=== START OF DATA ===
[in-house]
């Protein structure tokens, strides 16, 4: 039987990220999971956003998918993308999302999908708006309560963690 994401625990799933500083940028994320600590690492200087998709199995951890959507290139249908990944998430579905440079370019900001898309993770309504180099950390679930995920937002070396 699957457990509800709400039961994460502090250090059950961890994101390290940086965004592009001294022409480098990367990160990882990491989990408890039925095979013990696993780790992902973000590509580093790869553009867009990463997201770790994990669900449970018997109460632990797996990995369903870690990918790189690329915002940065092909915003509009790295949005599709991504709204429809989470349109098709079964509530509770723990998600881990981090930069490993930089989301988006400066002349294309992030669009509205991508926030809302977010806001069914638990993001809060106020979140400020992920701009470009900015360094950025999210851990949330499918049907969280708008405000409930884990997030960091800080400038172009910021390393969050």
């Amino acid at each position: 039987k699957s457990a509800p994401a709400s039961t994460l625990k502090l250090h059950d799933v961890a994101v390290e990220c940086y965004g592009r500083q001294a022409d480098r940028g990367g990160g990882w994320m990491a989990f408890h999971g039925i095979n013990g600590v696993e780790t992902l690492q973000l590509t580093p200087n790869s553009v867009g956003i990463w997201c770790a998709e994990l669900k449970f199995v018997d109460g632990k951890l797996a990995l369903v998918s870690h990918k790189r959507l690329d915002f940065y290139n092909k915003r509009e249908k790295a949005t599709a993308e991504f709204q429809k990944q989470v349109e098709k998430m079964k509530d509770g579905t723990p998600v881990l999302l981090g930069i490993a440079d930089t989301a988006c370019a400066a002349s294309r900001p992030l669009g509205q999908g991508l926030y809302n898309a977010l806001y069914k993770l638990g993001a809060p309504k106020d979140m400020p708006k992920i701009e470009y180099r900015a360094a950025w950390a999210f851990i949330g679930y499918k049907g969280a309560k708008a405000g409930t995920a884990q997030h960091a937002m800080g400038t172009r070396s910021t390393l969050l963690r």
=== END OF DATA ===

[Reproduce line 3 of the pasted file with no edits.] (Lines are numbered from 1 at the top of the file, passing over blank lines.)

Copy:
């Amino acid at each position: 039987k699957s457990a509800p994401a709400s039961t994460l625990k502090l250090h059950d799933v961890a994101v390290e990220c940086y965004g592009r500083q001294a022409d480098r940028g990367g990160g990882w994320m990491a989990f408890h999971g039925i095979n013990g600590v696993e780790t992902l690492q973000l590509t580093p200087n790869s553009v867009g956003i990463w997201c770790a998709e994990l669900k449970f199995v018997d109460g632990k951890l797996a990995l369903v998918s870690h990918k790189r959507l690329d915002f940065y290139n092909k915003r509009e249908k790295a949005t599709a993308e991504f709204q429809k990944q989470v349109e098709k998430m079964k509530d509770g579905t723990p998600v881990l999302l981090g930069i490993a440079d930089t989301a988006c370019a400066a002349s294309r900001p992030l669009g509205q999908g991508l926030y809302n898309a977010l806001y069914k993770l638990g993001a809060p309504k106020d979140m400020p708006k992920i701009e470009y180099r900015a360094a950025w950390a999210f851990i949330g679930y499918k049907g969280a309560k708008a405000g409930t995920a884990q997030h960091a937002m800080g400038t172009r070396s910021t390393l969050l963690r």